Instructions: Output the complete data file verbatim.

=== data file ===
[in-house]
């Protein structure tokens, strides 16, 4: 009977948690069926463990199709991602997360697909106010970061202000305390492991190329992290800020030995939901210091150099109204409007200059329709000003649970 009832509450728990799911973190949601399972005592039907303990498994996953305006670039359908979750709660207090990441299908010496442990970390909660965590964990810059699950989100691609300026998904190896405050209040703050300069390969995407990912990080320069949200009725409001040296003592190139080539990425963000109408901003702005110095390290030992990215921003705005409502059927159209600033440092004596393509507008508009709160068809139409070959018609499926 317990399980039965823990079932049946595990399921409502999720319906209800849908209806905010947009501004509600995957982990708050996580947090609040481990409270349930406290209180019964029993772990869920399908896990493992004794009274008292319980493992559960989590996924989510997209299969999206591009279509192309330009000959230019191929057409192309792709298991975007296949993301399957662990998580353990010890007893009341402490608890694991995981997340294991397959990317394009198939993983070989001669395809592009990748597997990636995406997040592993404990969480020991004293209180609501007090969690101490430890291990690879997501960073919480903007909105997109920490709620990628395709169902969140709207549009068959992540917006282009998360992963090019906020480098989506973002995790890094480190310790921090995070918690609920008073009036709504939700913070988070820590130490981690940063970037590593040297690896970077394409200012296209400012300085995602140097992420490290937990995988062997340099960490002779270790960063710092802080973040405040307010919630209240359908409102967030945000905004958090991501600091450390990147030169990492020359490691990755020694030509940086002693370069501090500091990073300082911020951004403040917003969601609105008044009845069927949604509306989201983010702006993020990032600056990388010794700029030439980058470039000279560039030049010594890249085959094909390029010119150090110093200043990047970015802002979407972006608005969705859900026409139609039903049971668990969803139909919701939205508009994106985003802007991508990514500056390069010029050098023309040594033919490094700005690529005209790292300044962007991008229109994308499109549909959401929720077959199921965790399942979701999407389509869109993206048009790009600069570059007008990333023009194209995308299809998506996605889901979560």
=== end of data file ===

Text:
[in-house]
């Protein structure tokens, strides 16, 4: 009977948690069926463990199709991602997360697909106010970061202000305390492991190329992290800020030995939901210091150099109204409007200059329709000003649970 009832509450728990799911973190949601399972005592039907303990498994996953305006670039359908979750709660207090990441299908010496442990970390909660965590964990810059699950989100691609300026998904190896405050209040703050300069390969995407990912990080320069949200009725409001040296003592190139080539990425963000109408901003702005110095390290030992990215921003705005409502059927159209600033440092004596393509507008508009709160068809139409070959018609499926 317990399980039965823990079932049946595990399921409502999720319906209800849908209806905010947009501004509600995957982990708050996580947090609040481990409270349930406290209180019964029993772990869920399908896990493992004794009274008292319980493992559960989590996924989510997209299969999206591009279509192309330009000959230019191929057409192309792709298991975007296949993301399957662990998580353990010890007893009341402490608890694991995981997340294991397959990317394009198939993983070989001669395809592009990748597997990636995406997040592993404990969480020991004293209180609501007090969690101490430890291990690879997501960073919480903007909105997109920490709620990628395709169902969140709207549009068959992540917006282009998360992963090019906020480098989506973002995790890094480190310790921090995070918690609920008073009036709504939700913070988070820590130490981690940063970037590593040297690896970077394409200012296209400012300085995602140097992420490290937990995988062997340099960490002779270790960063710092802080973040405040307010919630209240359908409102967030945000905004958090991501600091450390990147030169990492020359490691990755020694030509940086002693370069501090500091990073300082911020951004403040917003969601609105008044009845069927949604509306989201983010702006993020990032600056990388010794700029030439980058470039000279560039030049010594890249085959094909390029010119150090110093200043990047970015802002979407972006608005969705859900026409139609039903049971668990969803139909919701939205508009994106985003802007991508990514500056390069010029050098023309040594033919490094700005690529005209790292300044962007991008229109994308499109549909959401929720077959199921965790399942979701999407389509869109993206048009790009600069570059007008990333023009194209995308299809998506996605889901979560």